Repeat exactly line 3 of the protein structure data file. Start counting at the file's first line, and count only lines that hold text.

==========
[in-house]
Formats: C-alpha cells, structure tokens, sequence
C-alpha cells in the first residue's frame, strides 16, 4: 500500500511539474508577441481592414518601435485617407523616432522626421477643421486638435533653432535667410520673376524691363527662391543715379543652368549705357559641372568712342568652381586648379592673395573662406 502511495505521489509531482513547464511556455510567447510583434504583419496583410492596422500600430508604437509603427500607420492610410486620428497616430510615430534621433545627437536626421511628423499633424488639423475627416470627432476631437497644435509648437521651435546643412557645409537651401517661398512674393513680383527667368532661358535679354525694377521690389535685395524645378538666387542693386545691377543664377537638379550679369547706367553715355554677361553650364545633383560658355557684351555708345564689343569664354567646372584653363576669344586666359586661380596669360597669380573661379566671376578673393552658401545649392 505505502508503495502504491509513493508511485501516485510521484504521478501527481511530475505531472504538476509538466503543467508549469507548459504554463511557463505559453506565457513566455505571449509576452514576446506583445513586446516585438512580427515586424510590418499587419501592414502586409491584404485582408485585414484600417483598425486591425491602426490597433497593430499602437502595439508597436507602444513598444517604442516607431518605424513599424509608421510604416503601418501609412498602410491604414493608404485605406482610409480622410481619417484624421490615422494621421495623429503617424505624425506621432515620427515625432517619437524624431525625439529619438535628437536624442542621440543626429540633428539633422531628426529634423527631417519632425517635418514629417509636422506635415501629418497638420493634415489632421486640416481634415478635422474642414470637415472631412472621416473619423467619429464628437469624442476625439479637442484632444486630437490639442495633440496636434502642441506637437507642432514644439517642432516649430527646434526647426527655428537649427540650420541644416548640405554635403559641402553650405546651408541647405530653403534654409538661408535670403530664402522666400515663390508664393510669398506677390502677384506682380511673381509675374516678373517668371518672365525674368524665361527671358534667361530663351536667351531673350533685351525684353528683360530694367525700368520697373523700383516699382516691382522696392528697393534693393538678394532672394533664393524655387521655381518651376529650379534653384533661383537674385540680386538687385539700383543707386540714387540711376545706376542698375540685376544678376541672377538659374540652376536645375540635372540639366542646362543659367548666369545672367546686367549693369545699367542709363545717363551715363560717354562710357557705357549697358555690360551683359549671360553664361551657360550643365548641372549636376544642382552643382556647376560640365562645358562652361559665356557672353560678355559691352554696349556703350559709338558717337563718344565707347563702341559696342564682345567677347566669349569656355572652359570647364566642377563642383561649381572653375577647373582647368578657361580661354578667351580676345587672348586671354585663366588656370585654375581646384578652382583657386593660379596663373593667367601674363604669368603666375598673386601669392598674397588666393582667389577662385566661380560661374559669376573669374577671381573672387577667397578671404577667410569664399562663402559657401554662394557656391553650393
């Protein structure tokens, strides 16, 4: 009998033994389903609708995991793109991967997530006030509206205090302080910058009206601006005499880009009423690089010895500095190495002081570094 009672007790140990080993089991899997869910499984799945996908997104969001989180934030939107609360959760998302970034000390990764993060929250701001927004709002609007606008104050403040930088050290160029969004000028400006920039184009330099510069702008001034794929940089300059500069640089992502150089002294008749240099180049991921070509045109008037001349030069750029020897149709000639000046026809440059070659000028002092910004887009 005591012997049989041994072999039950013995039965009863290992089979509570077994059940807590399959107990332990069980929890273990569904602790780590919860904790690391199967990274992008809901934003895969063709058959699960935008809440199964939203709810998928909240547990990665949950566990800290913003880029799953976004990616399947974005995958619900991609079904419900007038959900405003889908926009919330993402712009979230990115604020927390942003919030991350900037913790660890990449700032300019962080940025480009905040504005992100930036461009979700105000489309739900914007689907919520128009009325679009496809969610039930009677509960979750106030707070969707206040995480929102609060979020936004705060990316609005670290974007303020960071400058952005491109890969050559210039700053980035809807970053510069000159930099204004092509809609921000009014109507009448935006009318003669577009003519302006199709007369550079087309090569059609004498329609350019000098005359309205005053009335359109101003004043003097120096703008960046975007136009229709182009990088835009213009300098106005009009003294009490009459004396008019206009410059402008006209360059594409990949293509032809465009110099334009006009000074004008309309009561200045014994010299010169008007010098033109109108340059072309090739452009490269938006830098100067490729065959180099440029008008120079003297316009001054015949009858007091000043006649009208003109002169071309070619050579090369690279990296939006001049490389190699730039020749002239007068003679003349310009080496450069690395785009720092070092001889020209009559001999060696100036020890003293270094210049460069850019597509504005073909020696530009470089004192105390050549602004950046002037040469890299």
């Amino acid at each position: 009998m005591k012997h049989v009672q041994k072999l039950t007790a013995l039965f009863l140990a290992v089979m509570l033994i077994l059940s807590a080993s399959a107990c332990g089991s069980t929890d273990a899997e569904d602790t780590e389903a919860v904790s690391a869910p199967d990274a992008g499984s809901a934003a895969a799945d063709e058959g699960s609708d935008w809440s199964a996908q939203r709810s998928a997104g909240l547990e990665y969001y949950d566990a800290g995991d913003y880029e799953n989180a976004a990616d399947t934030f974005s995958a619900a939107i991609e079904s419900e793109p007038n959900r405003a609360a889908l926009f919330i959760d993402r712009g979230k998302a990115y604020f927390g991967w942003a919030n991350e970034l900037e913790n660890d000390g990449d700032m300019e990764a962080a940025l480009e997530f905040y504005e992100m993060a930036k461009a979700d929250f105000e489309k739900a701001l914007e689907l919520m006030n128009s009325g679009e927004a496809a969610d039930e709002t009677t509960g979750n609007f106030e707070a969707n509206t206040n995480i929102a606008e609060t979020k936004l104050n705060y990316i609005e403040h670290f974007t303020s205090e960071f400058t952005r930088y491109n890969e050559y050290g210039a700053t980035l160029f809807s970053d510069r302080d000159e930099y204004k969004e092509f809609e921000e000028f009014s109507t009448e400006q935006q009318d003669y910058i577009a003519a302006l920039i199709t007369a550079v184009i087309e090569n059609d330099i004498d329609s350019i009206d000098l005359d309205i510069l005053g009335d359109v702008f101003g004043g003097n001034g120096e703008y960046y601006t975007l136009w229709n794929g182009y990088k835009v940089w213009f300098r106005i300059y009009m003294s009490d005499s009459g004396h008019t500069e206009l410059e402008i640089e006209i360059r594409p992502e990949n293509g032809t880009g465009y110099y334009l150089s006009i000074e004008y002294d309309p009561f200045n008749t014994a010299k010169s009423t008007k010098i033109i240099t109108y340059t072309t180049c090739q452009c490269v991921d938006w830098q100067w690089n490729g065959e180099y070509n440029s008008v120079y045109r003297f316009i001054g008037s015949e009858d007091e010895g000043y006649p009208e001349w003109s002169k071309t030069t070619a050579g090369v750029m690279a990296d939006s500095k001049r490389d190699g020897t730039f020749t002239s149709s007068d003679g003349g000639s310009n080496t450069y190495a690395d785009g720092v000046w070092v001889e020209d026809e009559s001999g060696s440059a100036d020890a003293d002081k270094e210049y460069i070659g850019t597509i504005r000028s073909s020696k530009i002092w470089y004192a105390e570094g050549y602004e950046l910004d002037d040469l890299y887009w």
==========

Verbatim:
C-alpha cells in the first residue's frame, strides 16, 4: 500500500511539474508577441481592414518601435485617407523616432522626421477643421486638435533653432535667410520673376524691363527662391543715379543652368549705357559641372568712342568652381586648379592673395573662406 502511495505521489509531482513547464511556455510567447510583434504583419496583410492596422500600430508604437509603427500607420492610410486620428497616430510615430534621433545627437536626421511628423499633424488639423475627416470627432476631437497644435509648437521651435546643412557645409537651401517661398512674393513680383527667368532661358535679354525694377521690389535685395524645378538666387542693386545691377543664377537638379550679369547706367553715355554677361553650364545633383560658355557684351555708345564689343569664354567646372584653363576669344586666359586661380596669360597669380573661379566671376578673393552658401545649392 505505502508503495502504491509513493508511485501516485510521484504521478501527481511530475505531472504538476509538466503543467508549469507548459504554463511557463505559453506565457513566455505571449509576452514576446506583445513586446516585438512580427515586424510590418499587419501592414502586409491584404485582408485585414484600417483598425486591425491602426490597433497593430499602437502595439508597436507602444513598444517604442516607431518605424513599424509608421510604416503601418501609412498602410491604414493608404485605406482610409480622410481619417484624421490615422494621421495623429503617424505624425506621432515620427515625432517619437524624431525625439529619438535628437536624442542621440543626429540633428539633422531628426529634423527631417519632425517635418514629417509636422506635415501629418497638420493634415489632421486640416481634415478635422474642414470637415472631412472621416473619423467619429464628437469624442476625439479637442484632444486630437490639442495633440496636434502642441506637437507642432514644439517642432516649430527646434526647426527655428537649427540650420541644416548640405554635403559641402553650405546651408541647405530653403534654409538661408535670403530664402522666400515663390508664393510669398506677390502677384506682380511673381509675374516678373517668371518672365525674368524665361527671358534667361530663351536667351531673350533685351525684353528683360530694367525700368520697373523700383516699382516691382522696392528697393534693393538678394532672394533664393524655387521655381518651376529650379534653384533661383537674385540680386538687385539700383543707386540714387540711376545706376542698375540685376544678376541672377538659374540652376536645375540635372540639366542646362543659367548666369545672367546686367549693369545699367542709363545717363551715363560717354562710357557705357549697358555690360551683359549671360553664361551657360550643365548641372549636376544642382552643382556647376560640365562645358562652361559665356557672353560678355559691352554696349556703350559709338558717337563718344565707347563702341559696342564682345567677347566669349569656355572652359570647364566642377563642383561649381572653375577647373582647368578657361580661354578667351580676345587672348586671354585663366588656370585654375581646384578652382583657386593660379596663373593667367601674363604669368603666375598673386601669392598674397588666393582667389577662385566661380560661374559669376573669374577671381573672387577667397578671404577667410569664399562663402559657401554662394557656391553650393